In a new interview, Colombian Finance Minister Mauricio Cárdenas said that “the worst has already passed” for nation’s economy. Speaking to La República, a leading business publication in Bogotá, he said that 2016 was in many ways worse than the prior year due to the tense political climate surrounding Colombia’s peace process and tax reform, along with other extenuating circumstances that didn’t rear their head during 2015, when the downturn began in earnest following a major fall in global oil prices.
“I don’t have the slightest doubt that the worst has already passed and that perhaps the most serious damage occurred in 2016, because not only was it due to oil but also the phenomenon of El Niño and the trucker strike, and as well as uncertainty about peace and tax reform,” Cárdenas told La República.
Photo: Mauricio Cárdenas, seen here speaking at an IMF event in Medellín last year, expects improvement this year on the 2.5% GDP expansion of 2016, but admits the downturn will still prevent Colombia from returning to the 4.5% growth he expects to see again in the future. (Credit: IMF)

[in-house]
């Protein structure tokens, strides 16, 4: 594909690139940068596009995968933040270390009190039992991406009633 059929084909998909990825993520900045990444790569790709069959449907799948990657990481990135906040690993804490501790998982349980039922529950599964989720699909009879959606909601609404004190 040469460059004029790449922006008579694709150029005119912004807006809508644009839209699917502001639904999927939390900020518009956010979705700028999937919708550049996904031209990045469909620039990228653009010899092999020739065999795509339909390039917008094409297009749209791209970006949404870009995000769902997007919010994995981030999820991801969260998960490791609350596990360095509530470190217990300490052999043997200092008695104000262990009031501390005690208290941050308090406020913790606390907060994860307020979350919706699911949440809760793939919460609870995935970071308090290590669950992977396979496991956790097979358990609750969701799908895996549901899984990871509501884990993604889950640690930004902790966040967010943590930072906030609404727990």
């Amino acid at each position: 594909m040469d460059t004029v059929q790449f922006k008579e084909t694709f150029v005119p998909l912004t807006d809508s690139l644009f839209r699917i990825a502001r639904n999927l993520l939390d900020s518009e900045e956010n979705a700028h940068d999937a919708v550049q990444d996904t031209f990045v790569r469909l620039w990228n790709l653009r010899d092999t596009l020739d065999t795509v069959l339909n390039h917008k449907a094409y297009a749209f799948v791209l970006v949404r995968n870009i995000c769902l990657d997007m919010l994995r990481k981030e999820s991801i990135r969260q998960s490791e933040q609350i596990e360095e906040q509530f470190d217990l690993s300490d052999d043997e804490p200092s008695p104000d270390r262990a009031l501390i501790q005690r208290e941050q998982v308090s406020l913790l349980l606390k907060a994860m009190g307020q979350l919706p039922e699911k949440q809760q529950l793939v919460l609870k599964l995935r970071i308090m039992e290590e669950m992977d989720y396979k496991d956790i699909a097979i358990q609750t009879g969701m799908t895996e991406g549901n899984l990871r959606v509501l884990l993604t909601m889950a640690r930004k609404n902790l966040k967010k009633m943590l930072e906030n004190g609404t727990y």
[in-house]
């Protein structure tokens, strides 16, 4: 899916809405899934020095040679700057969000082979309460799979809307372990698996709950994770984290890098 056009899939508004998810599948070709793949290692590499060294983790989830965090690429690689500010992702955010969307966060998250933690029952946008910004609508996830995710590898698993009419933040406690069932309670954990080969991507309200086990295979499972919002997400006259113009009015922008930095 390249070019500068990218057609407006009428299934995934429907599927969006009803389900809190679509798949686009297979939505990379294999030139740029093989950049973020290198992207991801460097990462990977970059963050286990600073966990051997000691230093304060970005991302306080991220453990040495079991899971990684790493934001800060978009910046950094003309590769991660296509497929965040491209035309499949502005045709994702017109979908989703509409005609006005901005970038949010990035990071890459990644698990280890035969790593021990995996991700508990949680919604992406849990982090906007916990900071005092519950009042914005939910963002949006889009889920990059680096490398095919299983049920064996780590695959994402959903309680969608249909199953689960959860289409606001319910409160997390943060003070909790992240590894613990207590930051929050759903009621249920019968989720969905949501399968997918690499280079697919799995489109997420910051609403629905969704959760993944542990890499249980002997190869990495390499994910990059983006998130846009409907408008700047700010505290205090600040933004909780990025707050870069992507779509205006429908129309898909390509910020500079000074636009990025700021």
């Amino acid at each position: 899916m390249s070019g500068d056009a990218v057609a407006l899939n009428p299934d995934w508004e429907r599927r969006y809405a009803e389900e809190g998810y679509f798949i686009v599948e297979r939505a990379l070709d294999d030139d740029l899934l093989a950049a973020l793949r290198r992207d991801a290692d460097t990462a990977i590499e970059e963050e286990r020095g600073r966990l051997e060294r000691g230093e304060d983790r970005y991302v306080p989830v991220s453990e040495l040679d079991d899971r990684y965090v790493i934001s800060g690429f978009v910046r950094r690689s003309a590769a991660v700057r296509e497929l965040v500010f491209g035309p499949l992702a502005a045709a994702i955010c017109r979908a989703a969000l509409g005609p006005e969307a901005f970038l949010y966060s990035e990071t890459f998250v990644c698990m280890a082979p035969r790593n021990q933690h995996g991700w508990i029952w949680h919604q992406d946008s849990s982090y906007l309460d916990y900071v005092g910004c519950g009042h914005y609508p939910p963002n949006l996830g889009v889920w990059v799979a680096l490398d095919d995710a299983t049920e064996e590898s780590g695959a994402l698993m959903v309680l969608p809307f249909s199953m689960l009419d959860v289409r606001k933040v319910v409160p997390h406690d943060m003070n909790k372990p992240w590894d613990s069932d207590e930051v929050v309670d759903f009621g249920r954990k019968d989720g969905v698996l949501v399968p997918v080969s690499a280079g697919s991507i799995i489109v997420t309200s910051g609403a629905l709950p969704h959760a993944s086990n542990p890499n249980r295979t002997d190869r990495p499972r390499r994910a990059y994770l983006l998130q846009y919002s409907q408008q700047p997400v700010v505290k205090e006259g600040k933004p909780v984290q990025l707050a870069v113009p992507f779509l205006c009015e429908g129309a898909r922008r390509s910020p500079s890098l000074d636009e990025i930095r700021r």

The minister, who calls himself a “realistic optimist” about the economy, said that, “we had a difficult time, and we must not deny it.” But he also noted that the downturn was in many ways unavoidable and has largely been caused by the drastic fall in the price of oil, which has accounted for up to two-thirds of Colombian exports in recent years.
He also pointed out that the country has navigated the devaluation in commodities prices relatively well, with an economic growth last year that outpaced Brazil, Argentina, and Chile. “The country assimilated surprisingly well because we did not fall into a recession,” Cárdenas told La República.
Cárdenas is currently projecting the GDP to grow by around 2.5% in 2017, which is better than the 2.0% seen in 2016 but well below the highs seen during the commodity boom — and the recharged growth of around 4.5% that Cárdenas believes is still ahead in the future.
“The year 2017 will be better and with more growth, but we are still not in top form,” he told La República. “We are still not going to have the ideal and optimum growth to which we aspire, which is 4.5%. This year we will not reach 4.5%, but it will be better than last year.”